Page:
Neurodevelopment in Down syndrome: Concordance in humans and models
Frontiers in cellular neuroscience
down syndrome; human tissue; iPSCs; mouse model; neurodevelopment
Great strides have been made over the past 30 years in understanding the neurodevelopmental changes underlying the intellectual disability (ID) in Down syndrome (DS). Detailed studies of human tissue coupled with findings from rodent and induced pluripotent stem cells (iPSCs) model systems have uncovered the changes in neurogenesis, synaptic connectivity, and myelination that drive the anatomical and physiological changes resulting in the disability. However, there remain significant conflicting data between human studies and the models. To fully understand the development of ID in DS, these inconsistencies need to be reconciled. Here, we review the well documented neurodevelopmental phenotypes found in individuals with DS and examine the degree to which widely used models recapitulate these phenotypes. Resolving these areas of discord will further research on the molecular underpinnings and identify potential treatments to improve the independence and quality of life of people with DS.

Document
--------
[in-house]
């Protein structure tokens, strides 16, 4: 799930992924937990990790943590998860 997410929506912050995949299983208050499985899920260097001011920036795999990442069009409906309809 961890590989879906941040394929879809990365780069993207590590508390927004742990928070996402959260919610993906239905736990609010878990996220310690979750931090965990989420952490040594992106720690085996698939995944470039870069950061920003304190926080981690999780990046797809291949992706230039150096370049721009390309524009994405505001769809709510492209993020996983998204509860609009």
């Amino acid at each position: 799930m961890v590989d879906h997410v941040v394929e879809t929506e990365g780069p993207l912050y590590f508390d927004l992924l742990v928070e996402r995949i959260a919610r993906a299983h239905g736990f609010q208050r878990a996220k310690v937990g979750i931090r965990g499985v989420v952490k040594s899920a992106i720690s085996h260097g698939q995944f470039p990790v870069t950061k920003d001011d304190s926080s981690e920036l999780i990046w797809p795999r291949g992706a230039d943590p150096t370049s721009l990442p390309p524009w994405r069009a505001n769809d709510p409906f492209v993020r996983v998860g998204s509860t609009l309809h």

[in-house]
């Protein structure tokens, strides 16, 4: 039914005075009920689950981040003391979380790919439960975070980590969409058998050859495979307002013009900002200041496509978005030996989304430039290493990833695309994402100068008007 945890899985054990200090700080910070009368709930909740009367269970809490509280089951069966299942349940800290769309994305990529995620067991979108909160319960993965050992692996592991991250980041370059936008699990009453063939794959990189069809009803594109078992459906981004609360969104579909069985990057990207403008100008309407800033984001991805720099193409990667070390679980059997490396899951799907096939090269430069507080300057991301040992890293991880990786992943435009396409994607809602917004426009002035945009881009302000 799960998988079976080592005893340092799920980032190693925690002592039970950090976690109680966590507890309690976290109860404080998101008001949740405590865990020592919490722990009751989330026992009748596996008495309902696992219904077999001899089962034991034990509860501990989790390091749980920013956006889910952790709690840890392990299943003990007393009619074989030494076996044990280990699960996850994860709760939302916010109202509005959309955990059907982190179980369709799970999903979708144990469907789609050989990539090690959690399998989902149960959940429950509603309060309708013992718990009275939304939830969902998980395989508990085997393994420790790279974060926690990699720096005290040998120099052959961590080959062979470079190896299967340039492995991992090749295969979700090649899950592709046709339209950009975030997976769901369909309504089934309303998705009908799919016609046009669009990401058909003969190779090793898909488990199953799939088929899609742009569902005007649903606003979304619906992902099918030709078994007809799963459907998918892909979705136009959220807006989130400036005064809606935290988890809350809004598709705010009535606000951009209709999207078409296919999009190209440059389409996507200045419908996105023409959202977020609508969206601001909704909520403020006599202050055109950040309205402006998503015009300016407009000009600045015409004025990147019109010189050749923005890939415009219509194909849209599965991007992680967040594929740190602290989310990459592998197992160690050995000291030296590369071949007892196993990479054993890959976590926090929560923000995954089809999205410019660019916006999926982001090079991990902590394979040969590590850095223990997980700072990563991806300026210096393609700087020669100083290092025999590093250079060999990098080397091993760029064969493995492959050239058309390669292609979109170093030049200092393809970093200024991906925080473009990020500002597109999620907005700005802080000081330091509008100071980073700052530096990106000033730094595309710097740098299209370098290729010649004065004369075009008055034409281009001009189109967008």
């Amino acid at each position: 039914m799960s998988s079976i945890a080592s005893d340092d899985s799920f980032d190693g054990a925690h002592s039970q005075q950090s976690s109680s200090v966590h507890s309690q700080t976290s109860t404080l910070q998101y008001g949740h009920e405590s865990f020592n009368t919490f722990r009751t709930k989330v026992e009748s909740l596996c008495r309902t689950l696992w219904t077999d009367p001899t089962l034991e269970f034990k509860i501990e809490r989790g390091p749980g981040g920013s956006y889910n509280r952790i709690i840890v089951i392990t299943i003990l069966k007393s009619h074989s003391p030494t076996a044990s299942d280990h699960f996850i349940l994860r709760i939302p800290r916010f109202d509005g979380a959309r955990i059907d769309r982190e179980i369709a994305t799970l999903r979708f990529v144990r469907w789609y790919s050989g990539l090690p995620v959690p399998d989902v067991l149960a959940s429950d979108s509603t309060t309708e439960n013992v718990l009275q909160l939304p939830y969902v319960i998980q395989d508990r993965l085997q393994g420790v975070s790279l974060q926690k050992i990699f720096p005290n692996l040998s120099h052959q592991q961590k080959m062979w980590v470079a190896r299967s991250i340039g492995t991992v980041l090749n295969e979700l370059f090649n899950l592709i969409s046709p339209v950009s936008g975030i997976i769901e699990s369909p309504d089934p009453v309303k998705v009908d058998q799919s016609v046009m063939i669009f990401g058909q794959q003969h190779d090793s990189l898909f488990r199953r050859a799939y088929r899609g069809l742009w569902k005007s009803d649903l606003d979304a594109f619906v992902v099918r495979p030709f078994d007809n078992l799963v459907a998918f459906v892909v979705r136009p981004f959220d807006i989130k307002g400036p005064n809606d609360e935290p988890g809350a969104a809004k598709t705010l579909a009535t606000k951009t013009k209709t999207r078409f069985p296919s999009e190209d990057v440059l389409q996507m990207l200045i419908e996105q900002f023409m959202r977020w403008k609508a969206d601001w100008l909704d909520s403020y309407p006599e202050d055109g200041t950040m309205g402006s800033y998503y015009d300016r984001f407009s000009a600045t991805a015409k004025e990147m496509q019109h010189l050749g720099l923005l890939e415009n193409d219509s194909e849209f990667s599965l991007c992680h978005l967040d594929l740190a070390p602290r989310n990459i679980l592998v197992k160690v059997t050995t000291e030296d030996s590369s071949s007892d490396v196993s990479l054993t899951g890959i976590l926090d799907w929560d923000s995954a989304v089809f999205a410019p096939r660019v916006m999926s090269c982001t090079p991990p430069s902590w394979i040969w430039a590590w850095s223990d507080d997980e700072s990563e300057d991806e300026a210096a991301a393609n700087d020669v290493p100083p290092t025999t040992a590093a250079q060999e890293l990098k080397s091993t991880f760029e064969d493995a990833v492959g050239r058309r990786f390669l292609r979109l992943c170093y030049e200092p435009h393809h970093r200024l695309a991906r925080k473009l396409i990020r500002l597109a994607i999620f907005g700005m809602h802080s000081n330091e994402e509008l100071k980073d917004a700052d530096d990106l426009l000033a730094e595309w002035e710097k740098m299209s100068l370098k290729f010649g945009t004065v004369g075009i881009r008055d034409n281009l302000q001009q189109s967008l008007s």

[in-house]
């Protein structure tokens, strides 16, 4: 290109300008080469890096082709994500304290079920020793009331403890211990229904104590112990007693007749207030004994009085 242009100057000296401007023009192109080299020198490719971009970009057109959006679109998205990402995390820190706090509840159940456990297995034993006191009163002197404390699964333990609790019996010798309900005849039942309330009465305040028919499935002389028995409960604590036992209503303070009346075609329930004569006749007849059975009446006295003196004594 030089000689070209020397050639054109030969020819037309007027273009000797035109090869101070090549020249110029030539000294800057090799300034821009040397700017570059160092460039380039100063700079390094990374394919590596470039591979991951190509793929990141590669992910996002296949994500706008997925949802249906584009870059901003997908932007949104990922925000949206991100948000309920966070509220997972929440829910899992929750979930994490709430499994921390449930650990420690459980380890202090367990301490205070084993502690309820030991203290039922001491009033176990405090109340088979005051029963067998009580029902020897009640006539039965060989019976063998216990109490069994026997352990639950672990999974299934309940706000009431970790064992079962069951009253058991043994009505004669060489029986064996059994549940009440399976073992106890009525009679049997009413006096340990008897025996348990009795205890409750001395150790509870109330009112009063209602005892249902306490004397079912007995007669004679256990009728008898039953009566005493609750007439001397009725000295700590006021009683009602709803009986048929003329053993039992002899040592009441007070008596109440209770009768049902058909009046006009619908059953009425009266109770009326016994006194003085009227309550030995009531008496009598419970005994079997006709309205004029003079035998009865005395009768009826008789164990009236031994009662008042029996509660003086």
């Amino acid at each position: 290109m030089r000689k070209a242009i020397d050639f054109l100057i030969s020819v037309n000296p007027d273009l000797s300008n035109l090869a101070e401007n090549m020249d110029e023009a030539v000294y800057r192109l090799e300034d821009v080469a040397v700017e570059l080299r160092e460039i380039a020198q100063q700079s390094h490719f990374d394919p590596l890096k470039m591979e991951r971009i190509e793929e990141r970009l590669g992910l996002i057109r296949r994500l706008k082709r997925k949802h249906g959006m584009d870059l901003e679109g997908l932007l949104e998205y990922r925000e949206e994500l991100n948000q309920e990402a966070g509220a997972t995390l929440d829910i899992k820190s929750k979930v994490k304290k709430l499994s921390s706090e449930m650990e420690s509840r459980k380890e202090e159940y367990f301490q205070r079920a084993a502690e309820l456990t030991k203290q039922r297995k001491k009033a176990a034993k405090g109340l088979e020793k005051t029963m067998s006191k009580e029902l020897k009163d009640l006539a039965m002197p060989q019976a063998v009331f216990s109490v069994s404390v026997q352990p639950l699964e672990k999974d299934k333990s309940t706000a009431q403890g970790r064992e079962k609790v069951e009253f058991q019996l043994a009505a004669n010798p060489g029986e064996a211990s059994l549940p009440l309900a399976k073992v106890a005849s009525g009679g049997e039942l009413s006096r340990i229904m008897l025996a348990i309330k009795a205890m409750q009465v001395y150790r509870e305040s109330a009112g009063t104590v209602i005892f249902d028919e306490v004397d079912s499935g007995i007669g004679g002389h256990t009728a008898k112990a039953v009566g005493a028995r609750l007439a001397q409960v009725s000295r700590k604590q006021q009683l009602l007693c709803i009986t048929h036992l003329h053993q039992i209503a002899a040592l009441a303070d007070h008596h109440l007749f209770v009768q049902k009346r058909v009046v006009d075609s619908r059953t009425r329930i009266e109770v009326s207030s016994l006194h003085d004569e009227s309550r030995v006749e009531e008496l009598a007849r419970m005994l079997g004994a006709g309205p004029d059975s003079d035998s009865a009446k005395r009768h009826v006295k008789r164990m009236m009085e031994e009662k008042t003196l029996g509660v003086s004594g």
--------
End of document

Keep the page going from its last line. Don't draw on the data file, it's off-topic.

Klein, Jenny A. and Haydar, Tarik F., "Neurodevelopment in Down syndrome: Concordance in humans and models" (2022). GW Authored Works. Paper 1300.